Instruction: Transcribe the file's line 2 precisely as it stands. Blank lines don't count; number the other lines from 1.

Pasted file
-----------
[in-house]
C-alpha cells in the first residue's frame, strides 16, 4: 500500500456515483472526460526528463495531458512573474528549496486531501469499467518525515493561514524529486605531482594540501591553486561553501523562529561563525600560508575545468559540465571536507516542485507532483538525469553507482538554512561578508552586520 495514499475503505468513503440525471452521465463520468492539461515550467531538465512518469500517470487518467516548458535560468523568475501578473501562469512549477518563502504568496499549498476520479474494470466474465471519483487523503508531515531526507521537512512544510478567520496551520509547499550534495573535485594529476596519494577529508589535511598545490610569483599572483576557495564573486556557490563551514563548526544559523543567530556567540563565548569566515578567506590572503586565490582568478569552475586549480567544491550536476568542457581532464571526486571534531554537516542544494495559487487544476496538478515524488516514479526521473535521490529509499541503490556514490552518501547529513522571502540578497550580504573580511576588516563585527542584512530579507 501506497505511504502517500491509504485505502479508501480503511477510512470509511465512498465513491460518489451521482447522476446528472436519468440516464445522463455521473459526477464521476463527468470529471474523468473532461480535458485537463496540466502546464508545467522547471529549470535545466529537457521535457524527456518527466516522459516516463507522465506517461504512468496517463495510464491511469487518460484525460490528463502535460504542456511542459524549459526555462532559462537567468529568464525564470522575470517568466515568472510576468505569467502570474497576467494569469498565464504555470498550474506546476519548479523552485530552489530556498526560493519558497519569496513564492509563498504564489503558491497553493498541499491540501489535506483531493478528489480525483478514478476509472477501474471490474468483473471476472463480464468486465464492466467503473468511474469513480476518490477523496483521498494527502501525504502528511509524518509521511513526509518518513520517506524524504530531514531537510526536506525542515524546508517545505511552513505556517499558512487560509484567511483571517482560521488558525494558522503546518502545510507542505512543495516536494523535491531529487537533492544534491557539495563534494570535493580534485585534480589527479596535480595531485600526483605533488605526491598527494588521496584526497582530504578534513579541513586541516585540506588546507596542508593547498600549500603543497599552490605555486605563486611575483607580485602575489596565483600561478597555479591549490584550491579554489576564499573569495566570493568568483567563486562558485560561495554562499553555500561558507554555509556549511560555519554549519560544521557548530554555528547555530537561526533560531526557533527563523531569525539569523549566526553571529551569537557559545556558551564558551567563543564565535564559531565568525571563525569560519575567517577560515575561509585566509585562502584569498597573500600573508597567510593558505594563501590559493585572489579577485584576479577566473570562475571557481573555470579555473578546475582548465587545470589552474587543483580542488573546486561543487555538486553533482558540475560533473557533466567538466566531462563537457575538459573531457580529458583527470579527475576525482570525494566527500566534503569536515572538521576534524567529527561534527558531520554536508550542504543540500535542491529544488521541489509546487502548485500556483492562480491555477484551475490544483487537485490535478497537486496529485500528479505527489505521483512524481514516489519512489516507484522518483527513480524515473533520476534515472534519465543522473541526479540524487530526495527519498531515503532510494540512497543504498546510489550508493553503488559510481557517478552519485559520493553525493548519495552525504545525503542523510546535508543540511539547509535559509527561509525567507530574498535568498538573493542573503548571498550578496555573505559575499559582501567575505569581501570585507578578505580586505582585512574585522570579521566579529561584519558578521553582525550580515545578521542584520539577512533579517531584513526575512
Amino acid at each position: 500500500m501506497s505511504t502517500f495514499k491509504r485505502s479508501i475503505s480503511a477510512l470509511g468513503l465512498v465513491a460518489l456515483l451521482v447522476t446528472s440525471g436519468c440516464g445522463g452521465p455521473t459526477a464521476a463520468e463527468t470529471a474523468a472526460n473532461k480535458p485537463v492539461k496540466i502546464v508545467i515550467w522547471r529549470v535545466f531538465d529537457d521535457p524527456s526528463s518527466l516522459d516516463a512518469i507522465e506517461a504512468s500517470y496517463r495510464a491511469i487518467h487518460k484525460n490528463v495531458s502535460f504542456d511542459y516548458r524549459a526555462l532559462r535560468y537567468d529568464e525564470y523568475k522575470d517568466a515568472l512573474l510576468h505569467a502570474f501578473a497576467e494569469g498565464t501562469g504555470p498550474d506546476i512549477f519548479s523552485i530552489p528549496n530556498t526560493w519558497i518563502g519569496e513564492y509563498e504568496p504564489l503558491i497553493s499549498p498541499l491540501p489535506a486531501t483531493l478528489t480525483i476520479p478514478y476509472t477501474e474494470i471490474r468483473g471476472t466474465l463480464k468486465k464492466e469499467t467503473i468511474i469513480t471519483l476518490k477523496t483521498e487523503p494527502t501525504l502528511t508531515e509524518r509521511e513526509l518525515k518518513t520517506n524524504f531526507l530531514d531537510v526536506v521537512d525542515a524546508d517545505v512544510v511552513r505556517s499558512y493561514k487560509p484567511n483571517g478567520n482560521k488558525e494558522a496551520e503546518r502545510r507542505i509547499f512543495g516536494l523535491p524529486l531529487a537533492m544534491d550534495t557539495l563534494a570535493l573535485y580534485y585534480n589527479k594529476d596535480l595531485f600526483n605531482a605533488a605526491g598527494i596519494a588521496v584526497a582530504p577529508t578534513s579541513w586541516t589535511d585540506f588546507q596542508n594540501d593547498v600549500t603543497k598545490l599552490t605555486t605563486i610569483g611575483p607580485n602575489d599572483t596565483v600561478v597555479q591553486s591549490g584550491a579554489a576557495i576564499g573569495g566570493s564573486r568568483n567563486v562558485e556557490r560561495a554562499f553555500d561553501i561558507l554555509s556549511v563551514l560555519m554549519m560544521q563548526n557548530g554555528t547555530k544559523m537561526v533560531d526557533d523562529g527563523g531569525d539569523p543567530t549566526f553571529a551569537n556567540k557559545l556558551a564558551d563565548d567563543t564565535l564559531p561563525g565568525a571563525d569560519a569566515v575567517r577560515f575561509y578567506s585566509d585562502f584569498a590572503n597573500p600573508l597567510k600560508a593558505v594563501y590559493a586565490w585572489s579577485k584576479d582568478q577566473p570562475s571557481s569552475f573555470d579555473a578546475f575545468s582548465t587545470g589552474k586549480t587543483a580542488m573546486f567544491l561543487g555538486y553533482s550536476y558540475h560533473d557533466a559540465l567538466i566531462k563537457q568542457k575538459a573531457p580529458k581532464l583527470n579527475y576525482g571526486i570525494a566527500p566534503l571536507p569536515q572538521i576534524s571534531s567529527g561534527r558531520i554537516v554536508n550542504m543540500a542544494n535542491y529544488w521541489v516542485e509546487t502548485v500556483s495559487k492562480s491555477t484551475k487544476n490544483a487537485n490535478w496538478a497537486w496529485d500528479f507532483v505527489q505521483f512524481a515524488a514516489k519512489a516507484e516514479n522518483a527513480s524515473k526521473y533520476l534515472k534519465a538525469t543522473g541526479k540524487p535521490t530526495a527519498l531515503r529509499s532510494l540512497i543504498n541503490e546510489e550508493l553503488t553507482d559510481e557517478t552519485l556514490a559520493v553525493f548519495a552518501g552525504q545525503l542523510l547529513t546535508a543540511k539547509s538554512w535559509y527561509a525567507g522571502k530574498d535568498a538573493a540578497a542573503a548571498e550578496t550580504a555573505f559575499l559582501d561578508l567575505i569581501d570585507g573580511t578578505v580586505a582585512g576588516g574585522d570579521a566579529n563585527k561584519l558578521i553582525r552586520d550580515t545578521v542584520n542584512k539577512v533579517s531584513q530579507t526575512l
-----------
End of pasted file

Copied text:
C-alpha cells in the first residue's frame, strides 16, 4: 500500500456515483472526460526528463495531458512573474528549496486531501469499467518525515493561514524529486605531482594540501591553486561553501523562529561563525600560508575545468559540465571536507516542485507532483538525469553507482538554512561578508552586520 495514499475503505468513503440525471452521465463520468492539461515550467531538465512518469500517470487518467516548458535560468523568475501578473501562469512549477518563502504568496499549498476520479474494470466474465471519483487523503508531515531526507521537512512544510478567520496551520509547499550534495573535485594529476596519494577529508589535511598545490610569483599572483576557495564573486556557490563551514563548526544559523543567530556567540563565548569566515578567506590572503586565490582568478569552475586549480567544491550536476568542457581532464571526486571534531554537516542544494495559487487544476496538478515524488516514479526521473535521490529509499541503490556514490552518501547529513522571502540578497550580504573580511576588516563585527542584512530579507 501506497505511504502517500491509504485505502479508501480503511477510512470509511465512498465513491460518489451521482447522476446528472436519468440516464445522463455521473459526477464521476463527468470529471474523468473532461480535458485537463496540466502546464508545467522547471529549470535545466529537457521535457524527456518527466516522459516516463507522465506517461504512468496517463495510464491511469487518460484525460490528463502535460504542456511542459524549459526555462532559462537567468529568464525564470522575470517568466515568472510576468505569467502570474497576467494569469498565464504555470498550474506546476519548479523552485530552489530556498526560493519558497519569496513564492509563498504564489503558491497553493498541499491540501489535506483531493478528489480525483478514478476509472477501474471490474468483473471476472463480464468486465464492466467503473468511474469513480476518490477523496483521498494527502501525504502528511509524518509521511513526509518518513520517506524524504530531514531537510526536506525542515524546508517545505511552513505556517499558512487560509484567511483571517482560521488558525494558522503546518502545510507542505512543495516536494523535491531529487537533492544534491557539495563534494570535493580534485585534480589527479596535480595531485600526483605533488605526491598527494588521496584526497582530504578534513579541513586541516585540506588546507596542508593547498600549500603543497599552490605555486605563486611575483607580485602575489596565483600561478597555479591549490584550491579554489576564499573569495566570493568568483567563486562558485560561495554562499553555500561558507554555509556549511560555519554549519560544521557548530554555528547555530537561526533560531526557533527563523531569525539569523549566526553571529551569537557559545556558551564558551567563543564565535564559531565568525571563525569560519575567517577560515575561509585566509585562502584569498597573500600573508597567510593558505594563501590559493585572489579577485584576479577566473570562475571557481573555470579555473578546475582548465587545470589552474587543483580542488573546486561543487555538486553533482558540475560533473557533466567538466566531462563537457575538459573531457580529458583527470579527475576525482570525494566527500566534503569536515572538521576534524567529527561534527558531520554536508550542504543540500535542491529544488521541489509546487502548485500556483492562480491555477484551475490544483487537485490535478497537486496529485500528479505527489505521483512524481514516489519512489516507484522518483527513480524515473533520476534515472534519465543522473541526479540524487530526495527519498531515503532510494540512497543504498546510489550508493553503488559510481557517478552519485559520493553525493548519495552525504545525503542523510546535508543540511539547509535559509527561509525567507530574498535568498538573493542573503548571498550578496555573505559575499559582501567575505569581501570585507578578505580586505582585512574585522570579521566579529561584519558578521553582525550580515545578521542584520539577512533579517531584513526575512